Give a man a god and watch
as he becomes it. When the ancient
city flooded, the only surviving artifacts
were the heads of children depicted
in onyx that sat in the upper regions
of a temple said to have been built
to protect mankind from what could only be
approximated: storms, thefts, the tautology
of paradox. The children were smiling, chiseled
round as the space a star could leave behind
if plucked from dazzle. Give a man a god
and watch him usher himself into dawn
with night clinging to his soles, dark wings
carving a hard pattern into the sky,
dark wings pounding the air into storms.
He wants to get away. He wants to take back
himself from the world he thinks does not
deserve him. He has made from antlers
a fetish to adorn his neck. It chases nothing
back into the foreseen fearful world. It cannot
chase itself, wicked little dog always finding
its tail and making from its hunt an ouroboros.
What kind of hunger is this, talismanic, unkind
futility called faith? What gods give
to themselves: humans to gift to them
a shape, a mystery to govern. Each prayer
goes up and completes the mask.
It is kindergarten and the children approach
their thinking with glue and glitter, cardboard
shaped from youthful pathos into fearsome
forms. What could they hope for?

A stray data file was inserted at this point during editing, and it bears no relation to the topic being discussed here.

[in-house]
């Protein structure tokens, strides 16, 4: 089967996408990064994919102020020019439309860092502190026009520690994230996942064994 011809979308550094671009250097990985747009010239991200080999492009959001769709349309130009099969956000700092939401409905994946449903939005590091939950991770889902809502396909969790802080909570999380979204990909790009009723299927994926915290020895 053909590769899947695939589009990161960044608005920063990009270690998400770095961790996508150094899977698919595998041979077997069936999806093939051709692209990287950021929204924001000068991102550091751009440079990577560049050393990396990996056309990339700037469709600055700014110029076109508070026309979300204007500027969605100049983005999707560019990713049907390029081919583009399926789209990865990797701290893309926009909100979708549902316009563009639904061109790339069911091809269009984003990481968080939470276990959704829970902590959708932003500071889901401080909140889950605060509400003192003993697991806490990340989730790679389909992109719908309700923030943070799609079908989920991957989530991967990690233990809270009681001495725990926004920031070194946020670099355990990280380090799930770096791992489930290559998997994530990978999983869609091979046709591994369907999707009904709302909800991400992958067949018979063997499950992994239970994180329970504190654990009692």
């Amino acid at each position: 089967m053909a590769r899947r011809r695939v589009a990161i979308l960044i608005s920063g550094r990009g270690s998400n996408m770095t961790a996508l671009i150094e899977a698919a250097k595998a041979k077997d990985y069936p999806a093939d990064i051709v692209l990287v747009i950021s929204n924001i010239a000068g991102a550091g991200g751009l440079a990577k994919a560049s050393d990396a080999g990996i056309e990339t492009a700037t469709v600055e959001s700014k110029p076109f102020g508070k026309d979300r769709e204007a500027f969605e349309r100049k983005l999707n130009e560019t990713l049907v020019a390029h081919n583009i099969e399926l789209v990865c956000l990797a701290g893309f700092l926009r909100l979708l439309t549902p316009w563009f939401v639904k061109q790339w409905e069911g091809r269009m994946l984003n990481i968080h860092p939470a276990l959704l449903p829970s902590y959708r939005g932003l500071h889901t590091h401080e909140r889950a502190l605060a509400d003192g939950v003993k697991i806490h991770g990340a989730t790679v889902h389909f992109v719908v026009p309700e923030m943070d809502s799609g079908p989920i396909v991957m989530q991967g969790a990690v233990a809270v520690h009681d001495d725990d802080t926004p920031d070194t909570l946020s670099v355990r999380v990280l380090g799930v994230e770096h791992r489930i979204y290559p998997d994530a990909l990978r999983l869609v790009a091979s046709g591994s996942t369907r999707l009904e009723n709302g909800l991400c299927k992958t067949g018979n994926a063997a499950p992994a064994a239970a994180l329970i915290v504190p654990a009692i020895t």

What does the tiger mask mean to them, red paint
on its mouth for the blood sacrifice? In the temple
the mother of these child deities is said to be
a god of hope who uses her offspring’s rain
to fill her vases and pour water gently
onto her own believers. The children rain down wrath
from their black heads: spit of curses, tears to menace.
When asked why men depicted an angry god
as a collection of bodiless children, a scholar
responded, “Eternity has a face,
young and bitter.” When asked why onyx,
she said “so that mankind could not see
when war arrived, when blood dropped like feet
to the earth, when houses burned
as though by lightning when was no lightning.”
The heart is an instrument of fear, its rhythm
drummed with no hands to guide it. And the brain
is a temple of sparks and mazes. Its stony cage
hides impulses to roar and tear asunder.
Behind their masks, the kindergarteners
make strange noises they think are pretend.
When they shut their eyes, they lose themselves.
Behind such loss is where they begin.

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